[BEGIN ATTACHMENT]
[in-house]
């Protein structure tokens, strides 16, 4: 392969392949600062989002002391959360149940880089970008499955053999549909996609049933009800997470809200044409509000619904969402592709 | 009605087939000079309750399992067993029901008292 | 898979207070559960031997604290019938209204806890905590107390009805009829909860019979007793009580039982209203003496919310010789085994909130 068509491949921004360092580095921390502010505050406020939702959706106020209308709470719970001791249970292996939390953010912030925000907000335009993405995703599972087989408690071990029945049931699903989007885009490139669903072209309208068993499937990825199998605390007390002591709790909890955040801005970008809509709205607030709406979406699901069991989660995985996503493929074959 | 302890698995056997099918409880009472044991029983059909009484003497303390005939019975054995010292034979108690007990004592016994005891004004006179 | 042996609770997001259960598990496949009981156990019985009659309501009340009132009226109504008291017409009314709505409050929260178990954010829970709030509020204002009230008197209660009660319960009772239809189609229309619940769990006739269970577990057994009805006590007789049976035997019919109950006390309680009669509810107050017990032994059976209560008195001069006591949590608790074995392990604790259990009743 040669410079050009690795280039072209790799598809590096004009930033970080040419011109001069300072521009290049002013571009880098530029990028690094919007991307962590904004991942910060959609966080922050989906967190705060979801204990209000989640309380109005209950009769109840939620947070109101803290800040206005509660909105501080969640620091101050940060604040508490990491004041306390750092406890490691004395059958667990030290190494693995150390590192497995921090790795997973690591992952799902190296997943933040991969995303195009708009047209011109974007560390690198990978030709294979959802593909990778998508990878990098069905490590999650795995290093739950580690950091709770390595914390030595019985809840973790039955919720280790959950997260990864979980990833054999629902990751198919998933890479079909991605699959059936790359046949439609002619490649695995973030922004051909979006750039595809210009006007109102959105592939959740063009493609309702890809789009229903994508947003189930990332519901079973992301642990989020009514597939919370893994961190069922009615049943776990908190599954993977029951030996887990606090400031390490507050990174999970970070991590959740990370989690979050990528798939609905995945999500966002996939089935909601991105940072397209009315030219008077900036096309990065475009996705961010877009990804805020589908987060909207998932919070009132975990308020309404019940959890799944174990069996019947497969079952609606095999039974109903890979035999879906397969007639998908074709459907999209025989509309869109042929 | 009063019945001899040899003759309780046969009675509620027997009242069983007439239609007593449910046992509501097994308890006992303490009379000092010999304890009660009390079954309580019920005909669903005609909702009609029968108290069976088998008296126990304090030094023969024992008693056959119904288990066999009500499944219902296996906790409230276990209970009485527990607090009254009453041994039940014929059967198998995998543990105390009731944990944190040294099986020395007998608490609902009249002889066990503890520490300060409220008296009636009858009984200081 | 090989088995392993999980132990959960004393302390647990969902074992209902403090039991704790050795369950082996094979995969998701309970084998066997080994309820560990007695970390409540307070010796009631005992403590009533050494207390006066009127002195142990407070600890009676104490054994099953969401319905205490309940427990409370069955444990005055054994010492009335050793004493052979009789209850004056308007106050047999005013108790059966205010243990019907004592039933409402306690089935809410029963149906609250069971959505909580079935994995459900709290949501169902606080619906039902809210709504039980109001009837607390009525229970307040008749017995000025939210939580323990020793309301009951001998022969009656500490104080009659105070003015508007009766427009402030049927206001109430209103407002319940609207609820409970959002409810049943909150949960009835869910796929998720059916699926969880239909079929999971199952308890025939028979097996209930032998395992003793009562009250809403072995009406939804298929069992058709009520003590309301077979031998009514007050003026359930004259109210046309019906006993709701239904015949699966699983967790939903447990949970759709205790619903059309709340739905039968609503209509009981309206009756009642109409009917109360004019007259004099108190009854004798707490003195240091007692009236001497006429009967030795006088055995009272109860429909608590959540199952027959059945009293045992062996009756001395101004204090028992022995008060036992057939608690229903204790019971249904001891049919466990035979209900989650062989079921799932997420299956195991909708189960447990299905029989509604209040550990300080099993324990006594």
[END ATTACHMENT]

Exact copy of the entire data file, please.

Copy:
[in-house]
């Protein structure tokens, strides 16, 4: 392969392949600062989002002391959360149940880089970008499955053999549909996609049933009800997470809200044409509000619904969402592709 | 009605087939000079309750399992067993029901008292 | 898979207070559960031997604290019938209204806890905590107390009805009829909860019979007793009580039982209203003496919310010789085994909130 068509491949921004360092580095921390502010505050406020939702959706106020209308709470719970001791249970292996939390953010912030925000907000335009993405995703599972087989408690071990029945049931699903989007885009490139669903072209309208068993499937990825199998605390007390002591709790909890955040801005970008809509709205607030709406979406699901069991989660995985996503493929074959 | 302890698995056997099918409880009472044991029983059909009484003497303390005939019975054995010292034979108690007990004592016994005891004004006179 | 042996609770997001259960598990496949009981156990019985009659309501009340009132009226109504008291017409009314709505409050929260178990954010829970709030509020204002009230008197209660009660319960009772239809189609229309619940769990006739269970577990057994009805006590007789049976035997019919109950006390309680009669509810107050017990032994059976209560008195001069006591949590608790074995392990604790259990009743 040669410079050009690795280039072209790799598809590096004009930033970080040419011109001069300072521009290049002013571009880098530029990028690094919007991307962590904004991942910060959609966080922050989906967190705060979801204990209000989640309380109005209950009769109840939620947070109101803290800040206005509660909105501080969640620091101050940060604040508490990491004041306390750092406890490691004395059958667990030290190494693995150390590192497995921090790795997973690591992952799902190296997943933040991969995303195009708009047209011109974007560390690198990978030709294979959802593909990778998508990878990098069905490590999650795995290093739950580690950091709770390595914390030595019985809840973790039955919720280790959950997260990864979980990833054999629902990751198919998933890479079909991605699959059936790359046949439609002619490649695995973030922004051909979006750039595809210009006007109102959105592939959740063009493609309702890809789009229903994508947003189930990332519901079973992301642990989020009514597939919370893994961190069922009615049943776990908190599954993977029951030996887990606090400031390490507050990174999970970070991590959740990370989690979050990528798939609905995945999500966002996939089935909601991105940072397209009315030219008077900036096309990065475009996705961010877009990804805020589908987060909207998932919070009132975990308020309404019940959890799944174990069996019947497969079952609606095999039974109903890979035999879906397969007639998908074709459907999209025989509309869109042929 | 009063019945001899040899003759309780046969009675509620027997009242069983007439239609007593449910046992509501097994308890006992303490009379000092010999304890009660009390079954309580019920005909669903005609909702009609029968108290069976088998008296126990304090030094023969024992008693056959119904288990066999009500499944219902296996906790409230276990209970009485527990607090009254009453041994039940014929059967198998995998543990105390009731944990944190040294099986020395007998608490609902009249002889066990503890520490300060409220008296009636009858009984200081 | 090989088995392993999980132990959960004393302390647990969902074992209902403090039991704790050795369950082996094979995969998701309970084998066997080994309820560990007695970390409540307070010796009631005992403590009533050494207390006066009127002195142990407070600890009676104490054994099953969401319905205490309940427990409370069955444990005055054994010492009335050793004493052979009789209850004056308007106050047999005013108790059966205010243990019907004592039933409402306690089935809410029963149906609250069971959505909580079935994995459900709290949501169902606080619906039902809210709504039980109001009837607390009525229970307040008749017995000025939210939580323990020793309301009951001998022969009656500490104080009659105070003015508007009766427009402030049927206001109430209103407002319940609207609820409970959002409810049943909150949960009835869910796929998720059916699926969880239909079929999971199952308890025939028979097996209930032998395992003793009562009250809403072995009406939804298929069992058709009520003590309301077979031998009514007050003026359930004259109210046309019906006993709701239904015949699966699983967790939903447990949970759709205790619903059309709340739905039968609503209509009981309206009756009642109409009917109360004019007259004099108190009854004798707490003195240091007692009236001497006429009967030795006088055995009272109860429909608590959540199952027959059945009293045992062996009756001395101004204090028992022995008060036992057939608690229903204790019971249904001891049919466990035979209900989650062989079921799932997420299956195991909708189960447990299905029989509604209040550990300080099993324990006594």